The darkest track comes next with "Hiidenpelto/Hapean Hiljaiset Vedet". The acoustic bit at the beginning foreshadows the sorrowness that is to come. The vocals are sickeningly bleak, yet hooky and damn near sing along if I could speak the language. Around the midpoint of this 9+ minute epic is some fine thrash style riffwork that does not in least feel out of place and then the song fades out in a pummelling array of viking/black metalness. The vocals are a mix of black/death metal which is very dark and aggressive.

"Aurinko Ja Kuu" begins traditionally folkish. Before the meat of the song begins Moonsorrow strips the music away to simple guitar riff that is so much more effective given their penchants for full majestic music. Strong Viking feel, very choral and uplifting.

The last track "Sankaritarina" is the longest song at over 13 minutes that takes a step back to allow the listener a minute or so to enjoy the peaceful sounds of waves and campfires. Gradually airy keys fade in with a very powerful melody and as the guitars kick in I found myself fully absorb into the song. Before I knew it, I was 5 minutes into the song. Moonsorrow uses some great male choral work and narrative lyrics the kind used more on "Kivenkantaja". This closer plays out more like a story than a song. The music and voices create such an imagery and gives us a feel of the type of epic viking metal that is to come. The best song on the album and a fine way to close.

Moonsorrow are not a band for radio and top ten hits, but if you want to `experience' music as opposed to just listening to a song, you won't find any band better (though I've heard some almost as good or equal to and they'll be reviewed shortly) then Moonsorrow.

Up next is Moonsorrow's 4th album the 5 song ep .... ah who am I kidding with 4 songs clocking in at over 14 minutes a piece and 8+ minute closer, this album is a musical odyssey.

Sunday, March 18, 2007

The Man In The Moon Looks Sad ...

Moonsorrow are one of those bands that divides genres and paves new ground. They are a viking metal band out of Finland who have a strong sense for melody and epic-ness. They incorporate a heavy folk sound combined with the anthem-like choral chorus's of viking metal and the airy screeches of black metal's vocals. Their music paints images and emotions that I haven't heard by many others. Negura Bugent comes to mind and Canada's own Woods Of Ypres, which I'll be reviewing soon.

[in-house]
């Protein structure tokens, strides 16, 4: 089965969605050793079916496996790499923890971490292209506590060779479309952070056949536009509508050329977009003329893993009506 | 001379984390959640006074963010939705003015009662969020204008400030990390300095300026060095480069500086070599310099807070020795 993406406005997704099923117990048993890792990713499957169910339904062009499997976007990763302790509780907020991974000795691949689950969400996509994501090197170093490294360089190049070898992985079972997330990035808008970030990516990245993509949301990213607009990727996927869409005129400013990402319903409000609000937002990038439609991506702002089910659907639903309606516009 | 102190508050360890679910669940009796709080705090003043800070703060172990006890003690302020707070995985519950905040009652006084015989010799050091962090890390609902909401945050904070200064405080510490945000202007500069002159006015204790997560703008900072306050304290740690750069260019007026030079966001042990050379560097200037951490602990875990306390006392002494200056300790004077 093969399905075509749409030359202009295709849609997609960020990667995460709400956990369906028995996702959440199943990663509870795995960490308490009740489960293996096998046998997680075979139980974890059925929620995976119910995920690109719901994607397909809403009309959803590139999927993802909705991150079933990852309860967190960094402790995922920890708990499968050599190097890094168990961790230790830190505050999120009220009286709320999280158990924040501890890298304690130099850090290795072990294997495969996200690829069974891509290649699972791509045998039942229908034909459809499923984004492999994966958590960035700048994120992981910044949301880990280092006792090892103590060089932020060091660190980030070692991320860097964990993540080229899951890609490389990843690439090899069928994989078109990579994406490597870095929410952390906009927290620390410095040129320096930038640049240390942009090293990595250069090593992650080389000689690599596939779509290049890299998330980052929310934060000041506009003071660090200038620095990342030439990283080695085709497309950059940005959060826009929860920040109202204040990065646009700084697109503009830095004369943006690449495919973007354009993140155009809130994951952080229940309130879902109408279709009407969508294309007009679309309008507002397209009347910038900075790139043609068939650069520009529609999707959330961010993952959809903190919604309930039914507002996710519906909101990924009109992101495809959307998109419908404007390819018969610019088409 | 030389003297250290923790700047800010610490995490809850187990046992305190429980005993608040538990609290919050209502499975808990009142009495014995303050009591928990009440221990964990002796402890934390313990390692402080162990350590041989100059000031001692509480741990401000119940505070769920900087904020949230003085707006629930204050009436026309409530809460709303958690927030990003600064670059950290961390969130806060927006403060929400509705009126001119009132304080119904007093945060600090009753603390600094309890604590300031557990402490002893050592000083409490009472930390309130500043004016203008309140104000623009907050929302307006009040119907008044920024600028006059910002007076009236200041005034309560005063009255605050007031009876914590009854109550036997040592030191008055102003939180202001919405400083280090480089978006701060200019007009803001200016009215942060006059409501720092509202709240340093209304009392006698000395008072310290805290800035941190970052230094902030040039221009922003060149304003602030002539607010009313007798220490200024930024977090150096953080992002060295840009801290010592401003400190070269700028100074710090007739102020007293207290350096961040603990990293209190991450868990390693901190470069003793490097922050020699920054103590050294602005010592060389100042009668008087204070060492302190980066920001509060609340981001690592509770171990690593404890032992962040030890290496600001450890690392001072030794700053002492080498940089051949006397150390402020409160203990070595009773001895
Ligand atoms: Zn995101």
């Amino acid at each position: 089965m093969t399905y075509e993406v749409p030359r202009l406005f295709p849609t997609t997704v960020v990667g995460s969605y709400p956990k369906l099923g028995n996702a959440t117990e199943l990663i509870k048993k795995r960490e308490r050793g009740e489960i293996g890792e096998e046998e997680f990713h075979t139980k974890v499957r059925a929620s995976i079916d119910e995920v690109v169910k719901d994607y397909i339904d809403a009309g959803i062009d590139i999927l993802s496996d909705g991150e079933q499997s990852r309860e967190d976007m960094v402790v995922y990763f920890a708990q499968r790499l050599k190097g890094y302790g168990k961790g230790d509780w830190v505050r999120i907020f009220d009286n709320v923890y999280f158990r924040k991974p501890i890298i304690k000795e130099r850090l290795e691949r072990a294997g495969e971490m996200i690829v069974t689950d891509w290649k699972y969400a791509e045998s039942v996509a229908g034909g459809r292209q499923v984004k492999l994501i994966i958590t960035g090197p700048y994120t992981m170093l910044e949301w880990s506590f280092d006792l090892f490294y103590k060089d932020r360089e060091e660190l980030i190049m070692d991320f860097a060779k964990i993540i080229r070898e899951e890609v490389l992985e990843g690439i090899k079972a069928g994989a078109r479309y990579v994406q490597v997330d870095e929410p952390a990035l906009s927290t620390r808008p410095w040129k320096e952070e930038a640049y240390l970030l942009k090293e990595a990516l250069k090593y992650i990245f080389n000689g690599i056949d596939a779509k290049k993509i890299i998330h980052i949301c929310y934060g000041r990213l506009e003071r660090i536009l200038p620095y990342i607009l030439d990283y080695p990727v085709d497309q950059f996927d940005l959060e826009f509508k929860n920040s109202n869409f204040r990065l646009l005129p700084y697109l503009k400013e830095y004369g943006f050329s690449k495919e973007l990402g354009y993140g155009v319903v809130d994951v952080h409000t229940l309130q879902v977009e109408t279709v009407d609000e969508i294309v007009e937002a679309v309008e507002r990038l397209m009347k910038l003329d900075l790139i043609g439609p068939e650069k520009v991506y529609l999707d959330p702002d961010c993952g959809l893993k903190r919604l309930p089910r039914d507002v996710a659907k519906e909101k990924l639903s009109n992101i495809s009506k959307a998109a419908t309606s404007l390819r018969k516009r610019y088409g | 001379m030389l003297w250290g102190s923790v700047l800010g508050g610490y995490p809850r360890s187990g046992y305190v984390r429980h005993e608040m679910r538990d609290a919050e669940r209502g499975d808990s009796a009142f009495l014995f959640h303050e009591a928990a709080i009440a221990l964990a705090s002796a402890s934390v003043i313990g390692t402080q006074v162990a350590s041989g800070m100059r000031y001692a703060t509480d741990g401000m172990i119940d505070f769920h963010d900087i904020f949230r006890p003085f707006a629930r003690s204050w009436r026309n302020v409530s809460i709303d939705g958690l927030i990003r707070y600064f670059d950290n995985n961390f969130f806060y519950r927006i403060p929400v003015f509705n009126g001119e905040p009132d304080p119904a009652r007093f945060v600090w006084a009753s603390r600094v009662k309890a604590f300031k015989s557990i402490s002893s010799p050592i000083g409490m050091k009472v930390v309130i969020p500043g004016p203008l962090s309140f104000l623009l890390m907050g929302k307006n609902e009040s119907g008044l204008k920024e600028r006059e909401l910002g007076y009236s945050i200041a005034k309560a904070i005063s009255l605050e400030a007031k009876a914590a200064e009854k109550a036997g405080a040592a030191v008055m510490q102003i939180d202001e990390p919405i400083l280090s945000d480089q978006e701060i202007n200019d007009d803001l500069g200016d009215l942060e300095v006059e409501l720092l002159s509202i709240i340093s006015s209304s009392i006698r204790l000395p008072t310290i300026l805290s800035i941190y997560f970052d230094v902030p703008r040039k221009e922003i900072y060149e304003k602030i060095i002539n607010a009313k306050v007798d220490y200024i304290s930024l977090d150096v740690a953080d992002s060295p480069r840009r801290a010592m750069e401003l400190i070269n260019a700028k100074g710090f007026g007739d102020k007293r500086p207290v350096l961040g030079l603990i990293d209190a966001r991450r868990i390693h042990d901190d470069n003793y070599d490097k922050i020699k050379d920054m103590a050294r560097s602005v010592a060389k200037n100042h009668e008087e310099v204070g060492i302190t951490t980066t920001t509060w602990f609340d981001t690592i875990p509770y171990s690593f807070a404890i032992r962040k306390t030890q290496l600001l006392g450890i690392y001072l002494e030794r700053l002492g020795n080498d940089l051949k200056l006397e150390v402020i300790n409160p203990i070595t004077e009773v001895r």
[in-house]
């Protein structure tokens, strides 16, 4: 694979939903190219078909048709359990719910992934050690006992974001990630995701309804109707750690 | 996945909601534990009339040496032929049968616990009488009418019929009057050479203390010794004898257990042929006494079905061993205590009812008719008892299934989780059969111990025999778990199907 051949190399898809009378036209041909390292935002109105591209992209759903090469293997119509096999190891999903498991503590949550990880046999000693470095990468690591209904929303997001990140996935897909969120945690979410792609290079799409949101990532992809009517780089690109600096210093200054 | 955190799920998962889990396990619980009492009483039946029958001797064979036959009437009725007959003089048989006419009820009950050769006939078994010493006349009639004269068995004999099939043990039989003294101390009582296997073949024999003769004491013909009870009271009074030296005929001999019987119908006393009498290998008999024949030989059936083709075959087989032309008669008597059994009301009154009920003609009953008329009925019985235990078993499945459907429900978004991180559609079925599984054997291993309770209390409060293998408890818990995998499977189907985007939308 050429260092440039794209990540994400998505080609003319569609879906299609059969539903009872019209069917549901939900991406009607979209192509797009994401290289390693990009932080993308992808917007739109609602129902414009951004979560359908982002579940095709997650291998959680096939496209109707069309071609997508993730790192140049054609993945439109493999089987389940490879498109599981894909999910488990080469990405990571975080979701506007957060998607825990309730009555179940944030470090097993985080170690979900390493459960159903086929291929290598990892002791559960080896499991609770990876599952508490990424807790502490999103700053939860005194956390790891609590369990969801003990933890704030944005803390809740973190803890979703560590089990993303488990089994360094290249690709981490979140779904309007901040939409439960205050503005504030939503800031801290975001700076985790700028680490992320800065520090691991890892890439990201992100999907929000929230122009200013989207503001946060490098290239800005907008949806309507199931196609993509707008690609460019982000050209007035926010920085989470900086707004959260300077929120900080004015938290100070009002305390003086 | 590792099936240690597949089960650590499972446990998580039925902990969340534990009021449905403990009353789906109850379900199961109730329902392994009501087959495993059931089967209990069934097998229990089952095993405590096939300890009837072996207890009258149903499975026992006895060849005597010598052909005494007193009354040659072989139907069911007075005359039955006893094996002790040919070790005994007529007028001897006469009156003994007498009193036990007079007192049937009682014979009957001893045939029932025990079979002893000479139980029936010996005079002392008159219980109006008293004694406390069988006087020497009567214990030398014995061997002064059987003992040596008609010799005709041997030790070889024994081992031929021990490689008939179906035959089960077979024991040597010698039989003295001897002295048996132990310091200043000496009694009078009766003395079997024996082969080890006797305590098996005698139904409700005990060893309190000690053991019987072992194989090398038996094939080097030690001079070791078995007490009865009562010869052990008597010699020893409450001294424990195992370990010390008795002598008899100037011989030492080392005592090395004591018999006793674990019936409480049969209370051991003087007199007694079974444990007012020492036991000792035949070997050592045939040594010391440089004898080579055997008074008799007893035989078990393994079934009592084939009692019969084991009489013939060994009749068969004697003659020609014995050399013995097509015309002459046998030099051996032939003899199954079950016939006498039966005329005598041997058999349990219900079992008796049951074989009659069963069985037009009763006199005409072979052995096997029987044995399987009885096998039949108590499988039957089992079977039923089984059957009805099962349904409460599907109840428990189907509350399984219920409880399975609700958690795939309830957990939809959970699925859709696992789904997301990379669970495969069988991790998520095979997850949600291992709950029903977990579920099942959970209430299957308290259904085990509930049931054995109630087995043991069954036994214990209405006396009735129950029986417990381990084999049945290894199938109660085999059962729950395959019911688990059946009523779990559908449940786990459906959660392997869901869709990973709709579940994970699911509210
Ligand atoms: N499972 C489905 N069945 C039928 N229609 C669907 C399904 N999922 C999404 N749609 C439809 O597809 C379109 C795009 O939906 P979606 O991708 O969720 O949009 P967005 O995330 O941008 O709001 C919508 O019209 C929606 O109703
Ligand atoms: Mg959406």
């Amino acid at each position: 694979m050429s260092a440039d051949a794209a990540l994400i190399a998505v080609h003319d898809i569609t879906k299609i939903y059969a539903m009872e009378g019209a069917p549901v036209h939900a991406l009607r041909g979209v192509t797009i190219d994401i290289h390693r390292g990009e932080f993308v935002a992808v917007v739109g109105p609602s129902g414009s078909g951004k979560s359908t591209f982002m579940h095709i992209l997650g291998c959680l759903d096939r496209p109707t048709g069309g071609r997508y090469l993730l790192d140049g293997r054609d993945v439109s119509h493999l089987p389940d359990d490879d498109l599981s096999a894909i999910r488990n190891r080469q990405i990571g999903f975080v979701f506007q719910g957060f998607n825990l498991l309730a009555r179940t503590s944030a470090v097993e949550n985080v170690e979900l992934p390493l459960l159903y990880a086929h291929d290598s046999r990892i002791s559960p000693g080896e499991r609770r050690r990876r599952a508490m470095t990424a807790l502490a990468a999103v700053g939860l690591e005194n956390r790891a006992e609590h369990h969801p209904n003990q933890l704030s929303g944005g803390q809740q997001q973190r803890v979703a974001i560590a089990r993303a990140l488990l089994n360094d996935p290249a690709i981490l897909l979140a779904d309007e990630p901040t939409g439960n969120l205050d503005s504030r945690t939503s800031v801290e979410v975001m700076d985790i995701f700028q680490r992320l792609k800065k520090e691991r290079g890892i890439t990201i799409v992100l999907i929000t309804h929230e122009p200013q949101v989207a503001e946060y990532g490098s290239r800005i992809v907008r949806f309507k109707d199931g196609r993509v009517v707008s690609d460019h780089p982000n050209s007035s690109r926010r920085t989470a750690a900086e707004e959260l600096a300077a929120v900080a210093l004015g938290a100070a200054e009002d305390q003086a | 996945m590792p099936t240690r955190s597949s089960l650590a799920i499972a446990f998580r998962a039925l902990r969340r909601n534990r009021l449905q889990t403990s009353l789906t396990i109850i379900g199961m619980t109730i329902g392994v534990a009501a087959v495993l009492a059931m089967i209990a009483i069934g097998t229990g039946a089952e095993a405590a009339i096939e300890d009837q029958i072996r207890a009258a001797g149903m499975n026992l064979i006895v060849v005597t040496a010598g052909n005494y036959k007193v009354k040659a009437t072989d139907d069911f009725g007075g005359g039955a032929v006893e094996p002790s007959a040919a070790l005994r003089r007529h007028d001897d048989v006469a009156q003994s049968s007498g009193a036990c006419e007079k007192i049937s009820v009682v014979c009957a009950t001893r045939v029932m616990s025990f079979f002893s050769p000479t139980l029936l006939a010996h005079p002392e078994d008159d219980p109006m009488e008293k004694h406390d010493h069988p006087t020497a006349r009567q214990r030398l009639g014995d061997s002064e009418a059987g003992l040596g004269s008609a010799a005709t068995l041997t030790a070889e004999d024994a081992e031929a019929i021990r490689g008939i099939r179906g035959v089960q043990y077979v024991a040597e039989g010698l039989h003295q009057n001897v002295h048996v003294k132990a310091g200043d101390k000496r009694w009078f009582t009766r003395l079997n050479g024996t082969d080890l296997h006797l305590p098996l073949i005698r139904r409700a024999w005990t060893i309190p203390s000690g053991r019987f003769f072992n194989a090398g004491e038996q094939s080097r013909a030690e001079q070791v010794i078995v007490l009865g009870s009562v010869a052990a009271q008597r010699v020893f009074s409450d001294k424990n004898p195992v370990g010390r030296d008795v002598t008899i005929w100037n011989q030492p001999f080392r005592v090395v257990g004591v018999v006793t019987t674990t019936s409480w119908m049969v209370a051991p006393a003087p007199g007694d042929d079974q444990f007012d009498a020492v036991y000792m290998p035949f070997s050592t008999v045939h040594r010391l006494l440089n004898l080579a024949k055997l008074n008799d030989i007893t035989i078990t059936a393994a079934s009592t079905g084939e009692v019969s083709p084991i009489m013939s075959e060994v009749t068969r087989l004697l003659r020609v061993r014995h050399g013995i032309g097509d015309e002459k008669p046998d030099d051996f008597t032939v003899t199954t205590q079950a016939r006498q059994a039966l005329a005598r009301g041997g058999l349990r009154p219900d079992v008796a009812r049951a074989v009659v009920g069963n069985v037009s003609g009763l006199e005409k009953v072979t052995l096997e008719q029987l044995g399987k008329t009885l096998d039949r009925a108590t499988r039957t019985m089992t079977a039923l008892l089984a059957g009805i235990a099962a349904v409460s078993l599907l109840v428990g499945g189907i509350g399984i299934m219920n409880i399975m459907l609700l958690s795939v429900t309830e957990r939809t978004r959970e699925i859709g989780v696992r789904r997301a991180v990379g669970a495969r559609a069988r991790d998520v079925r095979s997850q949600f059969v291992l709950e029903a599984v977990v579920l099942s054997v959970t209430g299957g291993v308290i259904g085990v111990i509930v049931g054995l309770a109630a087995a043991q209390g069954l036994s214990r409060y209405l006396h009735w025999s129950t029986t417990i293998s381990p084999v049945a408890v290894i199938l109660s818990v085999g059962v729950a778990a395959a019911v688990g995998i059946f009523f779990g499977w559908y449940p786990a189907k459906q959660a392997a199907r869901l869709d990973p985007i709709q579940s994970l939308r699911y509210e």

I'll be following up this Moonsorrow post throughout the week due to the sheer grandness of their music. I was hoping to start this with their first full length album Suden Uni, but that hasn't arrived yet. I have heard a few of the tracks via Kazaa, and have now finally purchased it from the record company.

purchased all their albums (with one on its way as I type this). The album I've decided to explore today is I discovered Moonsorrow while browsing some folk/viking/Celtic/pagan metal sites (notably the Gathering Of Clans) and had downloaded a number of their tracks from Kazaa. I have since bought all of their albums with the last one (the debut) on its way. I have decided to explore Moonsorrow's third full length album "Kivenkantaja" which in my opinion is one of their most solid efforts. This album is made up of 6 songs total and over 50 minutes of majestic viking metal.

The album opens with the epic "Raunioilla" whose folk like melodies reek of sombre bleakness and heavy anguish while keeping a hooky rhythm. It's rousing and moving while remaining heavy and memorable. The vocals are black metalish and deathy at times. One of the best songs here.

This is followed by my favourite song "Unohduksen Lapsi". This song is sorrowfully uplifting and the best mix of majestic viking metal on the album. It's keyboards are moving and the vocals are passionate and aching. The chorus is uplifting and heartfelt and the folk interlude is solid. It truly is a moving song and stays with you long after the album has finished.

The third track is "Jumalten Kaupunki incl. Tuhatvuotinen Perinto" which continues the majestic-ness with sombre choral work like the opening track and feels darker and heavier then the other songs. The title track "Kivenkantaja" has an Einherjer feel with it's rhythm and mix of heavy and traditional sounds but no less symphonic then the others.

"Tuulen Tytar incl. Soturin Tie" is very folk influenced with electric guitars only coming in after 2 and half minutes. This is almost an instrumental, with some nice narrative and short choral work about 5 min. in then it ends with traditional folk sound. It's a playful song with an edge of sorrowness.

The last track "Matkan Lopussa featuring Petra Lindberg" is a traditional song that's haunting. The sadness is chilling with lovely vocals by Petra Lindberg. A sombre way to end the album.

Moonsorrow are a gem of a band and are unique in sound. Take the majesty of Bal-Sagoth or Rhapsody (Of Fire) and mix with the traditional sounds of Finntroll and the viking metal stylings of Einherjer and Thryfing and you'll get an idea of their sound. It's huge, epic and very moving.